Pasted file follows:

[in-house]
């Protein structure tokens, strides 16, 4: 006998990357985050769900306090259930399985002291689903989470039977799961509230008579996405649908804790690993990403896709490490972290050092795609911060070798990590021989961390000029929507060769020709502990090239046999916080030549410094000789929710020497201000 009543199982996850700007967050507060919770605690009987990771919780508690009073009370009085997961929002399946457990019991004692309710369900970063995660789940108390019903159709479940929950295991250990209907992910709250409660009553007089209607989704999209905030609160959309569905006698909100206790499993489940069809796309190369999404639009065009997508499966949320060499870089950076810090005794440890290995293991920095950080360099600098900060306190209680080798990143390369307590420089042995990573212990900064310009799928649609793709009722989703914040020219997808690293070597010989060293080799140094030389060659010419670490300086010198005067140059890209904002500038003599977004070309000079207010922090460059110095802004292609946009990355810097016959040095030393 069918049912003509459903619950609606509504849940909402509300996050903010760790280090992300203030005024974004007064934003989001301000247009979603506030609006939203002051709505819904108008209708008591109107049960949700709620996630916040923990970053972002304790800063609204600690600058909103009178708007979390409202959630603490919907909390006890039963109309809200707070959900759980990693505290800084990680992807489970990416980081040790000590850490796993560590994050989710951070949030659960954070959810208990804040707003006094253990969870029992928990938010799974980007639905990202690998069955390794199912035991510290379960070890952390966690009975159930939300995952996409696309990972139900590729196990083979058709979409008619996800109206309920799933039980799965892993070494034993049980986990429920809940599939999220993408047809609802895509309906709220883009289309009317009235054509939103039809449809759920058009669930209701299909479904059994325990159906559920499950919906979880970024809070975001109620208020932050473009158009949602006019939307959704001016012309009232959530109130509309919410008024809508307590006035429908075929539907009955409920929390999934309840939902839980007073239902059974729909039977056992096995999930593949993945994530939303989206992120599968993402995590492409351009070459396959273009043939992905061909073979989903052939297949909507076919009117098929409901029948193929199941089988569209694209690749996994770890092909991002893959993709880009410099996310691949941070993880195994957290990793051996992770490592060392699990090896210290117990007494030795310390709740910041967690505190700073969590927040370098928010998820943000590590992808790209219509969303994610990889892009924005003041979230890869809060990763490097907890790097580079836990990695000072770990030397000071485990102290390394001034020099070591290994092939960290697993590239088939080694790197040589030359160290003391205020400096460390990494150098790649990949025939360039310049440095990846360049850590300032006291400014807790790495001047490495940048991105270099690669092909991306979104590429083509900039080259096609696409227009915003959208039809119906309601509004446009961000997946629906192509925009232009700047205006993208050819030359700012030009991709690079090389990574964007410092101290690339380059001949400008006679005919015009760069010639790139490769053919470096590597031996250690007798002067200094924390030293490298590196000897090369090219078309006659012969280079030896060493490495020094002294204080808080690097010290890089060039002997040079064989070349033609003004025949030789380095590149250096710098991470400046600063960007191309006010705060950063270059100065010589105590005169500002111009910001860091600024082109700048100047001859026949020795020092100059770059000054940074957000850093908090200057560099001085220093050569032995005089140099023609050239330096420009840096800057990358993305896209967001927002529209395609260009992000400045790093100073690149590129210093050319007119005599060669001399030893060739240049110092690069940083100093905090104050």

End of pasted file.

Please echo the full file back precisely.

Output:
[in-house]
């Protein structure tokens, strides 16, 4: 006998990357985050769900306090259930399985002291689903989470039977799961509230008579996405649908804790690993990403896709490490972290050092795609911060070798990590021989961390000029929507060769020709502990090239046999916080030549410094000789929710020497201000 009543199982996850700007967050507060919770605690009987990771919780508690009073009370009085997961929002399946457990019991004692309710369900970063995660789940108390019903159709479940929950295991250990209907992910709250409660009553007089209607989704999209905030609160959309569905006698909100206790499993489940069809796309190369999404639009065009997508499966949320060499870089950076810090005794440890290995293991920095950080360099600098900060306190209680080798990143390369307590420089042995990573212990900064310009799928649609793709009722989703914040020219997808690293070597010989060293080799140094030389060659010419670490300086010198005067140059890209904002500038003599977004070309000079207010922090460059110095802004292609946009990355810097016959040095030393 069918049912003509459903619950609606509504849940909402509300996050903010760790280090992300203030005024974004007064934003989001301000247009979603506030609006939203002051709505819904108008209708008591109107049960949700709620996630916040923990970053972002304790800063609204600690600058909103009178708007979390409202959630603490919907909390006890039963109309809200707070959900759980990693505290800084990680992807489970990416980081040790000590850490796993560590994050989710951070949030659960954070959810208990804040707003006094253990969870029992928990938010799974980007639905990202690998069955390794199912035991510290379960070890952390966690009975159930939300995952996409696309990972139900590729196990083979058709979409008619996800109206309920799933039980799965892993070494034993049980986990429920809940599939999220993408047809609802895509309906709220883009289309009317009235054509939103039809449809759920058009669930209701299909479904059994325990159906559920499950919906979880970024809070975001109620208020932050473009158009949602006019939307959704001016012309009232959530109130509309919410008024809508307590006035429908075929539907009955409920929390999934309840939902839980007073239902059974729909039977056992096995999930593949993945994530939303989206992120599968993402995590492409351009070459396959273009043939992905061909073979989903052939297949909507076919009117098929409901029948193929199941089988569209694209690749996994770890092909991002893959993709880009410099996310691949941070993880195994957290990793051996992770490592060392699990090896210290117990007494030795310390709740910041967690505190700073969590927040370098928010998820943000590590992808790209219509969303994610990889892009924005003041979230890869809060990763490097907890790097580079836990990695000072770990030397000071485990102290390394001034020099070591290994092939960290697993590239088939080694790197040589030359160290003391205020400096460390990494150098790649990949025939360039310049440095990846360049850590300032006291400014807790790495001047490495940048991105270099690669092909991306979104590429083509900039080259096609696409227009915003959208039809119906309601509004446009961000997946629906192509925009232009700047205006993208050819030359700012030009991709690079090389990574964007410092101290690339380059001949400008006679005919015009760069010639790139490769053919470096590597031996250690007798002067200094924390030293490298590196000897090369090219078309006659012969280079030896060493490495020094002294204080808080690097010290890089060039002997040079064989070349033609003004025949030789380095590149250096710098991470400046600063960007191309006010705060950063270059100065010589105590005169500002111009910001860091600024082109700048100047001859026949020795020092100059770059000054940074957000850093908090200057560099001085220093050569032995005089140099023609050239330096420009840096800057990358993305896209967001927002529209395609260009992000400045790093100073690149590129210093050319007119005599060669001399030893060739240049110092690069940083100093905090104050």